A few days ago I tried to talk with a friend about preparing for her death. This 65-year-old lady is as smart and practical as any I know. After beginning the conversation, she abruptly interrupted me, saying “But I love life; I’m having a good time.” She turned and walked away. I’ve pondered this comment and other conversations I’ve had with people about preparing for death, and have concluded that most people won’t think about it. How can this be, when it is the one thing we cannot avoid?
I believe there are three [possibly more] systemic reasons for this:
- When I was growing up, children’s stories often addressed the subject of danger and possible death. “The Three Little Pigs” and “Little Red Riding Hood” to name two. Thornton Burgess’s “Mother West Wind” series, once popular children’s stories, was loaded with danger and threat of death. But stories told to children these days, and for the last 30 or 40 years, hardly ever confront the possibility of death. Most of today’s people are unprepared to consider death as part of living.
- Our parents and grandparents lived in a more rural, small-community world. I grew up in a small town, yet my parents raised chickens and rabbits that were butchered and eaten by us. I grew up helping to pluck feathers and skin rabbits. Few today, including myself, are subjected to the killing and butchering of the meat we eat. Death is exempted from our lives unless we work for some megalithic meat packing company.
- Our youth-driven cultural outlook has helped to warp our sense of reality. Science has been so successful at improving health and keeping us alive that we now view death as a failure of medical science. There are two sides to this coin. Improving health is wonderful, but keeping us alive toward an inevitable end when no quality of life is left, seems cruel to me. What happened to letting people simply go to their final rest?
Even the process of disposing of our dead has become impractical and out of touch with reality. “Ashes to ashes and dust to dust” has been replaced with “ashes to methanol and dust to formaldehyde.” Concrete vaults and waterproof coffins are purchased to stave off decomposition of the remains.
These are expensive items that in reality do not work as advertised; environmentally- damaging items that are costly go into the ground never to be seen again. Wouldn’t it be better if we were to let the dead contribute their remains to the good earth that gave them their life?
Shouldn’t we older persons, who have grown up more aware of death and are ourselves closer to death, discuss death with our loved ones? Only then can they be prepared when the inevitable happens, and indeed the inevitable will happen to every one of us.
This post provided by John Brobst. John is treasurer and a board member of the Funeral Consumers Alliance of Western Pennsylvania, a nonprofit organization that helps its members plan affordable funerals for themselves and their families.
For more on this topic, check out these websites:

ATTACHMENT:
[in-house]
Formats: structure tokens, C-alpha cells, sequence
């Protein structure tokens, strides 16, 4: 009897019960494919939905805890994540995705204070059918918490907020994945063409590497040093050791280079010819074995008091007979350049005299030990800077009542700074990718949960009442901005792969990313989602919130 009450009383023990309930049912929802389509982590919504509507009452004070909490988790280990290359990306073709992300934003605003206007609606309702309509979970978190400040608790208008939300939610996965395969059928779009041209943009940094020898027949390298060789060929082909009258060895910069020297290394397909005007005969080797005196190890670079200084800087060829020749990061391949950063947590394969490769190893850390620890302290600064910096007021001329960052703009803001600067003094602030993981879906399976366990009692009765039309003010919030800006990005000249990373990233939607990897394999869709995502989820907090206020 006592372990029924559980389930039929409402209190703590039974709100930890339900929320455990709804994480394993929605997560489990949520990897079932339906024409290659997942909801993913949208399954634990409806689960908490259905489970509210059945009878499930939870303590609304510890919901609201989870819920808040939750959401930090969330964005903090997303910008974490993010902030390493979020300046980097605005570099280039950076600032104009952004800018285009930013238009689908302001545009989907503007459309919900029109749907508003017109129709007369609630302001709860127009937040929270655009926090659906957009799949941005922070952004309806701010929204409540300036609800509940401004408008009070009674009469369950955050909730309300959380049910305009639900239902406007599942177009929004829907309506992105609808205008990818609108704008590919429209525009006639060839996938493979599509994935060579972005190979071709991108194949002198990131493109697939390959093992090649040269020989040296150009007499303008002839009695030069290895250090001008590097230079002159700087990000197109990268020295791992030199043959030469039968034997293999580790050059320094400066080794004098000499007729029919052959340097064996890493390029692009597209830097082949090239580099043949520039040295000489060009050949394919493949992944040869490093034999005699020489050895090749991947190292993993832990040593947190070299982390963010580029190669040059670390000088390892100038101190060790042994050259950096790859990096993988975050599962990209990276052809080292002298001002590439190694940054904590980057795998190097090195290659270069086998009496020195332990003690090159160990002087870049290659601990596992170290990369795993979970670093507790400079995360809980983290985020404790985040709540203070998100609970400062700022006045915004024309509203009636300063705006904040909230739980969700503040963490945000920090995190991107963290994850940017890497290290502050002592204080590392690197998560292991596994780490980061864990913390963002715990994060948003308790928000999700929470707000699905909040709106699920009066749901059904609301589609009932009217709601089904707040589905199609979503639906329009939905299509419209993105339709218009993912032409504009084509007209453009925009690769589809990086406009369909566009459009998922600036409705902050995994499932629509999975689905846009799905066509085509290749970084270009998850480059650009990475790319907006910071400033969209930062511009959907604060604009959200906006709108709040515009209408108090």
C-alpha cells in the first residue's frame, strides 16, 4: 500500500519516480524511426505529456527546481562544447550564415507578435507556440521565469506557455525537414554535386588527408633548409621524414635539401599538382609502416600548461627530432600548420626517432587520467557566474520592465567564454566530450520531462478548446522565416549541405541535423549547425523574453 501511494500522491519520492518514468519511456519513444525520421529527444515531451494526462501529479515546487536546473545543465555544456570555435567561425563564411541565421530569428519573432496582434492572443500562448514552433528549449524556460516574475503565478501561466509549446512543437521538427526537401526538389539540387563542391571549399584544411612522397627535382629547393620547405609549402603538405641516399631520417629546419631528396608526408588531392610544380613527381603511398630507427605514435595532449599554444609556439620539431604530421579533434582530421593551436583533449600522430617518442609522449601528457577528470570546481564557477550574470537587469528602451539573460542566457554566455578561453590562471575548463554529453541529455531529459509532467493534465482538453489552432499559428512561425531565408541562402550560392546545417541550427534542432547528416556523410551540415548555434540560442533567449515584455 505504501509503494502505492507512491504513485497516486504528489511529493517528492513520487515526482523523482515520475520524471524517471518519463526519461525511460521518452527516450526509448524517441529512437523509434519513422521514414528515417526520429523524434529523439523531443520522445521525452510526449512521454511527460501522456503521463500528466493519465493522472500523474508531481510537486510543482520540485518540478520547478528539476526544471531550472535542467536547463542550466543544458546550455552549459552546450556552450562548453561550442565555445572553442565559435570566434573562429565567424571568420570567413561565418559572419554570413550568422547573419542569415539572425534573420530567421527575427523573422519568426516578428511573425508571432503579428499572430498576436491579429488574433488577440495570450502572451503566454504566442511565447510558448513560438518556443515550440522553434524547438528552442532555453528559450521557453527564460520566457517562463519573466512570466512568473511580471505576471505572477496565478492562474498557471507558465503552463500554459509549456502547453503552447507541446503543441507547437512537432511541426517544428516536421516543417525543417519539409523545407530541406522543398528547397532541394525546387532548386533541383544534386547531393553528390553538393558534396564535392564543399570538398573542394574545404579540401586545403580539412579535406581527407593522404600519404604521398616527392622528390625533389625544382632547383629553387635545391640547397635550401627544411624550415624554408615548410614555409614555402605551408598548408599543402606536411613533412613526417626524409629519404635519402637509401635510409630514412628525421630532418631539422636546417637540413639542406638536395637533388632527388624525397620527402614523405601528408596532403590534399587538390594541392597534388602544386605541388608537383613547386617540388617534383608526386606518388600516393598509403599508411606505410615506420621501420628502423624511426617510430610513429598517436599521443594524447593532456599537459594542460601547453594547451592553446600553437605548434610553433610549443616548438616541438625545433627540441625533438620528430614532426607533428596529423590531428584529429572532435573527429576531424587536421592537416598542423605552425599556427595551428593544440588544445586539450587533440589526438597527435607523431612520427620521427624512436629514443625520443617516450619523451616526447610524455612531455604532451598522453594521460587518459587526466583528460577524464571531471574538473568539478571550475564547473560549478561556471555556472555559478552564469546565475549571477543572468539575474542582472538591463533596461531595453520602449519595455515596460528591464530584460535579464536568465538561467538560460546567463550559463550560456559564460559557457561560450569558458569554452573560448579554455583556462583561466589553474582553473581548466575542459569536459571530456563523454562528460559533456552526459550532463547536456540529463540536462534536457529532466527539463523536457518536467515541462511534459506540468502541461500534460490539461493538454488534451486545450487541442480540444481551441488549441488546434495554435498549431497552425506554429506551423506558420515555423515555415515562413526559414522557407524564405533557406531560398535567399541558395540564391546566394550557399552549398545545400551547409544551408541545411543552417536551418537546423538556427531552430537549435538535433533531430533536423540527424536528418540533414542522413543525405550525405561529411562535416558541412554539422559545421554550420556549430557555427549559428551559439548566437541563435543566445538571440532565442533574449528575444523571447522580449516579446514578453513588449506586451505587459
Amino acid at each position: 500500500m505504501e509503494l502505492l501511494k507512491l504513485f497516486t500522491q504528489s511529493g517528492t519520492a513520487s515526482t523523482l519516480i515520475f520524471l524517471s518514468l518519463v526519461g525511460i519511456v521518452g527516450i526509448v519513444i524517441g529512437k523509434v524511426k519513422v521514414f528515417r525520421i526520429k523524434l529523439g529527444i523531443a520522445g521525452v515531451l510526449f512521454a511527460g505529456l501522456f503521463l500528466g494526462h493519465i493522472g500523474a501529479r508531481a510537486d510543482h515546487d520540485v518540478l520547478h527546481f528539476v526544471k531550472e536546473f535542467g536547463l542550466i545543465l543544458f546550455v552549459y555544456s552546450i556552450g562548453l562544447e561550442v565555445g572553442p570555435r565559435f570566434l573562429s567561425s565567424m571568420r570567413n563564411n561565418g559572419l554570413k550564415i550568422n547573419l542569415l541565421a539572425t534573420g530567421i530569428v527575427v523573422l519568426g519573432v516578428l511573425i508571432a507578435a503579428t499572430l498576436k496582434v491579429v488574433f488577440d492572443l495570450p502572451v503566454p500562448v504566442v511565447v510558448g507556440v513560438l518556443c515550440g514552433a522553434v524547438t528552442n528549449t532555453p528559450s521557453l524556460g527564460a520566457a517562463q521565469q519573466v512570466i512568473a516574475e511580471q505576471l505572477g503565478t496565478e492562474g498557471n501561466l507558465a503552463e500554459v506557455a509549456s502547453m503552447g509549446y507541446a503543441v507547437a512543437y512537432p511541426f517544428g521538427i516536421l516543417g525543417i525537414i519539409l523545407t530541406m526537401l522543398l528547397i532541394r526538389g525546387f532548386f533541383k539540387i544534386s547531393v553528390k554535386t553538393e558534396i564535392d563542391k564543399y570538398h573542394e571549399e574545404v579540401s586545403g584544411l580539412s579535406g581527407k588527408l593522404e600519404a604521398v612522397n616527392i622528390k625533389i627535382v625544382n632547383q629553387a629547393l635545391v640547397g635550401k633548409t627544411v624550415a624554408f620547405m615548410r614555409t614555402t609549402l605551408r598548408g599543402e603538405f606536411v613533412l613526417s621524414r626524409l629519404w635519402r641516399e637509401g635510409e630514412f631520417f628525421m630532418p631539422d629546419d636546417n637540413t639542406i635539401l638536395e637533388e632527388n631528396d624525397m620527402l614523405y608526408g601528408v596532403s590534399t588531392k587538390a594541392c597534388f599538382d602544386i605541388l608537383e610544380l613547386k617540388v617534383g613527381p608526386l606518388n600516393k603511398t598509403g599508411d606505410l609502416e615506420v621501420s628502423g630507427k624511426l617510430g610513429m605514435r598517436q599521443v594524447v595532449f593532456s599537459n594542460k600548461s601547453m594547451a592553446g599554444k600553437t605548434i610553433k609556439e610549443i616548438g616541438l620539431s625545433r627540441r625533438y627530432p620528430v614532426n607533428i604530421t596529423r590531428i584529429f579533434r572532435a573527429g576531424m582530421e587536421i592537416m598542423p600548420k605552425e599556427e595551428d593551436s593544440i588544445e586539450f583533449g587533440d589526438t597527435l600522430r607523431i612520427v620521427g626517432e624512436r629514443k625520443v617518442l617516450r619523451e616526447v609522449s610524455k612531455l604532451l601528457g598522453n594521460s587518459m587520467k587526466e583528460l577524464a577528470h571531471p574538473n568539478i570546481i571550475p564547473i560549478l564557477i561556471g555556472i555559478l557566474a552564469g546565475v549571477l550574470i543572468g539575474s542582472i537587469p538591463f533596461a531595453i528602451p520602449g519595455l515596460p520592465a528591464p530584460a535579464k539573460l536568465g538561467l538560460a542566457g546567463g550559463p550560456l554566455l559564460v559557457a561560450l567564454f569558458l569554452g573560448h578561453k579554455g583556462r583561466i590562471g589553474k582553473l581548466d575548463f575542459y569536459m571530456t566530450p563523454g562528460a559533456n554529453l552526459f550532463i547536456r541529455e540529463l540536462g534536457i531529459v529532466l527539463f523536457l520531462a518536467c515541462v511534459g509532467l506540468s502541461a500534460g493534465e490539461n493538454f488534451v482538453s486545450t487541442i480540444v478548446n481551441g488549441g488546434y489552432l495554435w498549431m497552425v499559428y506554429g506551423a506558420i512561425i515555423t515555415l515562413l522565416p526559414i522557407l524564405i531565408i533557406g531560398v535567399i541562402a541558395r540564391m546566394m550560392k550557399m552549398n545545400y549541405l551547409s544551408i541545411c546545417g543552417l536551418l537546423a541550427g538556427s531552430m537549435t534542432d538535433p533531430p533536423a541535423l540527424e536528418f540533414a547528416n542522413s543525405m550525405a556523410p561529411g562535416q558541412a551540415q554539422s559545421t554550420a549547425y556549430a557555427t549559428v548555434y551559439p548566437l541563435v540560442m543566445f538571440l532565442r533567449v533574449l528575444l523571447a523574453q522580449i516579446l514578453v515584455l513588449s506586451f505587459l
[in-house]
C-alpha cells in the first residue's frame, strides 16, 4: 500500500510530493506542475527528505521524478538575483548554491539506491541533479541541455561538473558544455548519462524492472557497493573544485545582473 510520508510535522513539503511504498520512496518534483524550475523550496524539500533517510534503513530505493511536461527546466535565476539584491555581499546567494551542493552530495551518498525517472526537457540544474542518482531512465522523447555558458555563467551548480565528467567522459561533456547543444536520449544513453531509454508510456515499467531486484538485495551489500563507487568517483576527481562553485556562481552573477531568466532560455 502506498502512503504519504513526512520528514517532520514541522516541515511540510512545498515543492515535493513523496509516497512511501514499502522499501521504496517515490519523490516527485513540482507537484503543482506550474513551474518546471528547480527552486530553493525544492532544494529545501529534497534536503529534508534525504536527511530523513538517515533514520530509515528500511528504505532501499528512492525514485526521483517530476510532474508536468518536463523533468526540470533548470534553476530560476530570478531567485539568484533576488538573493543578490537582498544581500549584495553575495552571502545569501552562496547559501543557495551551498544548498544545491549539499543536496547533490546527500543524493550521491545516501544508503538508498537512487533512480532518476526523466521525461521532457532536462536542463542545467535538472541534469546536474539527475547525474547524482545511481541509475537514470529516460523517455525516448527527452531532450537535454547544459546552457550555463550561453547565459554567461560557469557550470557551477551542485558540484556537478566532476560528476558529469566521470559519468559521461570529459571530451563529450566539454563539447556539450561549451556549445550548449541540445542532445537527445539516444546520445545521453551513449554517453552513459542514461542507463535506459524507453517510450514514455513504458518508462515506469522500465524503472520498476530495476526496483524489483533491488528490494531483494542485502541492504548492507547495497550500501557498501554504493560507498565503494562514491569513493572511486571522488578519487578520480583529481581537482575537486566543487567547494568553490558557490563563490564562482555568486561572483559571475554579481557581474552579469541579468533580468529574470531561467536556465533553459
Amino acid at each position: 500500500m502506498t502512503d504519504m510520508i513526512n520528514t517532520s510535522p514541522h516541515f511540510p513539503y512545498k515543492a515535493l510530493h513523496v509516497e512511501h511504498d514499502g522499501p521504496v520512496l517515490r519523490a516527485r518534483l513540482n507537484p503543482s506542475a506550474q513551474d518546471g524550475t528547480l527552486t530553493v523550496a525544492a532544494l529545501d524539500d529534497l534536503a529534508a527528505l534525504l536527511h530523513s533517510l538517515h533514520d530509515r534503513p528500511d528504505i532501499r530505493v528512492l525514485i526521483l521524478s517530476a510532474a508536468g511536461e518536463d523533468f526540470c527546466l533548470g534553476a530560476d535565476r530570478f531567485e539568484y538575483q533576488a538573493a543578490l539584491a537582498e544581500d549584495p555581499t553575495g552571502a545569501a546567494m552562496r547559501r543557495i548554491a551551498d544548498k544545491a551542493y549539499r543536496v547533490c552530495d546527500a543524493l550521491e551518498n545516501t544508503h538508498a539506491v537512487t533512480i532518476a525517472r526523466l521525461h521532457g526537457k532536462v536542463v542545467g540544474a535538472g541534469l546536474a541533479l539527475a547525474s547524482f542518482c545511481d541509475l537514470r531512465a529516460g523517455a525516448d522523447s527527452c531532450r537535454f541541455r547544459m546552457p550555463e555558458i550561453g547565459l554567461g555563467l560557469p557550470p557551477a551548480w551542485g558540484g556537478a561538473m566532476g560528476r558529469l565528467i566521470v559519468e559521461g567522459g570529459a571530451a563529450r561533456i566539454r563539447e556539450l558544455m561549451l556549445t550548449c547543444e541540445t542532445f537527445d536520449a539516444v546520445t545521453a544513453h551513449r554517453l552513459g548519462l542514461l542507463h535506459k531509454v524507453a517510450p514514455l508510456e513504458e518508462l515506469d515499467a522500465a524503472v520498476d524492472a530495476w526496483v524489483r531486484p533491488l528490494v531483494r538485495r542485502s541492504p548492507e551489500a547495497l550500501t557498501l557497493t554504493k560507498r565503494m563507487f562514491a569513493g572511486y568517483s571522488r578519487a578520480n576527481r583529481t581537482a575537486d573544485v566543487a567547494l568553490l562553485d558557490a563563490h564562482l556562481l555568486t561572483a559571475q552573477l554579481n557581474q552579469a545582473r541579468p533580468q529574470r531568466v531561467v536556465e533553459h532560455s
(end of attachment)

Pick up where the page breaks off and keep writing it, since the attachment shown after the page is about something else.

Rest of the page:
Ugly Truth #1
This may be the worst shopping imaginable, but you are still a consumer.
Final arrangements can be confusing, especially if your loved one didn’t make her or his wishes clear beforehand (Planning ahead makes sense, doesn’t it?) Don’t be afraid to ask questions, and take someone with you when taking care of business.
Ugly Truth #2
Somebody’s About to Say Something Stupid
Whether it’s an acquaintance, a friend, or even a family member, someone will say a very wrong thing. Considering the awkwardness most of us feel when approaching the grieving family, we shouldn’t be surprised when emotional panic comes out in a wild faux pas. The important thing for you to know is the best reaction is no reaction. They’ll be replaying the scene in their mind and kicking themselves for years to come, so why bother? Walk away.
Ugly Truth #3
Houses Are Burglarized During Funerals
I know, it’s shocking, but it’s true. These animals scan the newspaper for funeral announcements, then Google the family’s address(es) and get to work. The easy fix? Have someone stay behind during the service. Trust me when I tell you there is someone who desperately wants to help you but is freaked out by funerals. Having them housesit will make you both feel better.
Ugly Truth #4
The Obituary is Not a Report Card
If someone has strong opinions about writing the obituary, let them do it. Make sure the name of the deceased is spelled correctly, then step aside. When it comes to survivors, don’t worry about being listed first, last, or not at all. Nothing that is written can change your relationship with the person who has died. Don’t let this become a battle. It’s not worth fighting.
Ugly Truth #5
Someone Will Let You Down
There will be someone who loves you very much, but will not attend the service, send flowers, a card or even call. This doesn’t mean they don’t care about you or the person who died. It usually means they are either paralyzed with fear over saying the wrong thing, or some past experience has made them unable to handle death in general. It’s only natural to be hurt by this apparent abandonment, but a forgiving heart will serve you both. Take comfort in those who are able to support you, and know you’re not alone.
Alicia King writes from the unique perspective of one who has lost many of those close to her. Her mother’s death was suspicious enough to launch a homicide investigation and lengthy legal roller-coaster. This ultimately led to a sentence of more than 15 years for her mother’s boyfriend. During the next eight years she would lose her grandmother, step-father, step-mother, and father, as well as miscarrying in her second trimester while awaiting her mother’s boyfriend’s trial.
Ms. King currently lives in Tennessee with her husband Dan and their two children. She’s a world-class worrier, earning her the nickname, The Queen of Concern. She is also an award-winning songwriter, writing mostly for film and TV.